> > 120v?

    >
    > I have no illusion that the motors will run well. The question is,
    > will they turn at all and is 110V going to damage them. I simply want
    > to try them.
    >
    > >
    > > With out knowing the size of the motors on the compressor, your generator
    > > is probably way to small to start 2-220v motors at the same time.

    >
    > The power of the motors is 3 HP combined (1.5 Hp each). That's
    > 2.25KW. My generator is 4KW rated.
    >
    > i
    >
    > >
    > > Outgoing mail is certified Virus Free.
    > > Checked by AVG anti-virus system (http://www.grisoft.com).
    > > Version: 6.0.775 / Virus Database: 522 - Release Date: 10/8/2004
    > >
    > >

    >
    >
    > --


    Nope, your ot going to get the 230Vac motors to even look like they are
    going to run at 120Vac. Bad Idea.....Use your genset.

    Me
     
    Me, Oct 22, 2004
    #2
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  3. SQLit

    Bas Guest

    >
    > Forgot to say. There is a reason for having two motors on the compressor
    > instead of one. I suspect that it is done so that they do not both start
    > at exactly the same moment when the compressor is turned on. Instead,
    > they are probably started at some interval of a few seconds.
    >
    > i


    How much for a transformer?

    Bas
     
    Bas, Oct 22, 2004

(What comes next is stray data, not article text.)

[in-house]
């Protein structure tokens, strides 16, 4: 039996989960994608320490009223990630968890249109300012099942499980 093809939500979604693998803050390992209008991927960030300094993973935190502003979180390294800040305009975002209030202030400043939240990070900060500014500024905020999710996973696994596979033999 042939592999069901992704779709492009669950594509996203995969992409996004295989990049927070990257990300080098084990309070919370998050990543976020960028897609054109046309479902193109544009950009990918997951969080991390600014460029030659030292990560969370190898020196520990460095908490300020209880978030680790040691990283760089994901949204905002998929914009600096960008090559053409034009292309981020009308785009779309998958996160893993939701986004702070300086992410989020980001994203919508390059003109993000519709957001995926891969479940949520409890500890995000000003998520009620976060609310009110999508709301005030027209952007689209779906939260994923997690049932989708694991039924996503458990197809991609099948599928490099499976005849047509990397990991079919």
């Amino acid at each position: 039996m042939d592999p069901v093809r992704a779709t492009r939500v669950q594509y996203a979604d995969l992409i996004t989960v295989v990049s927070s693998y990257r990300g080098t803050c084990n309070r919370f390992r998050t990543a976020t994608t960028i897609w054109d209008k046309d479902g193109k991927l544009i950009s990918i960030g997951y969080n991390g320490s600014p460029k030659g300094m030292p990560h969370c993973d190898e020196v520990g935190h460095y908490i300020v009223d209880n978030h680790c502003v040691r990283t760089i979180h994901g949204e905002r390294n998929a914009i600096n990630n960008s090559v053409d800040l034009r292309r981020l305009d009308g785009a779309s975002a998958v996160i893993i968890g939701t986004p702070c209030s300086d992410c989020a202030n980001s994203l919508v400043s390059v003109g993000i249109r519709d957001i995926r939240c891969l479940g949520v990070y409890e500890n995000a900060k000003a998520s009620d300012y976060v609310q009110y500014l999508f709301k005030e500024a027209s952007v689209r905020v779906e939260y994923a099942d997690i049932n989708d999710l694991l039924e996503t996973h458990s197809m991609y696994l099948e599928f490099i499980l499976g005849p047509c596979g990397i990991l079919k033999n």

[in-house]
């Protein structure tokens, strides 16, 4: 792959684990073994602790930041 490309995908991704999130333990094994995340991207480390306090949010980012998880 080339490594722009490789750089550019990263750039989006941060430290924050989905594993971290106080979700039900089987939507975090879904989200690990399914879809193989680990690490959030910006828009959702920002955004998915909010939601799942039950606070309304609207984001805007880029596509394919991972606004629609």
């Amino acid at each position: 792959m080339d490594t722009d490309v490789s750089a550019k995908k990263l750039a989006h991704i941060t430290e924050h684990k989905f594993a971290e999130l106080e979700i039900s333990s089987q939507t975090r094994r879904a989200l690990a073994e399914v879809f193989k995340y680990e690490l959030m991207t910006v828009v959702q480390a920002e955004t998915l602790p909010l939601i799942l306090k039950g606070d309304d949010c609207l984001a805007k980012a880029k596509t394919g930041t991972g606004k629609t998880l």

#3
  4. SQLit

    Guest

    On 22 Oct 2004 16:48:58 GMT, Ignoramus21510
    <ignoramus21510@NOSPAM.21510.invalid> wrote:

    >Pictures of the compressor are at
    >
    >http://igor.chudov.com/tmp/compressor/



    OK, not so "bad assed" a compressor as you made it sound. Those are
    likely dual voltage motors, being only 1.5HP each.

    The 4KW alternator will run them both, particularly if they stagger
    start.
     
    , Oct 22, 2004
    #4
  5. SQLit

    Eric Tonks Guest

    It is hard to imagine why one would use two motors. Since a compressor is a
    heavy load to start (unlike a table saw that starts under no load and then
    is loaded when it is running) it unlikely that one motor could start it if
    it needs 2 motors to run it (although, possibly the valves stay open on the
    compressor until it is at full speed, then it would load up and need 2
    motors).

    "Ignoramus21510" <ignoramus21510@NOSPAM.21510.invalid> wrote in message
    news:clbefi$m2n$...
    > On 22 Oct 2004 16:48:58 GMT, Ignoramus21510

    <ignoramus21510@NOSPAM.21510.invalid> wrote:
    > > Pictures of the compressor are at
    > >
    > > http://igor.chudov.com/tmp/compressor/

    >
    >
    > Forgot to say. There is a reason for having two motors on the
    > compressor instead of one. I suspect that it is done so that they do
    > not both start at exactly the same moment when the compressor is
    > turned on. Instead, they are probably started at some interval of a
    > few seconds.
    >
    > i
     
    Eric Tonks, Oct 23, 2004
    #5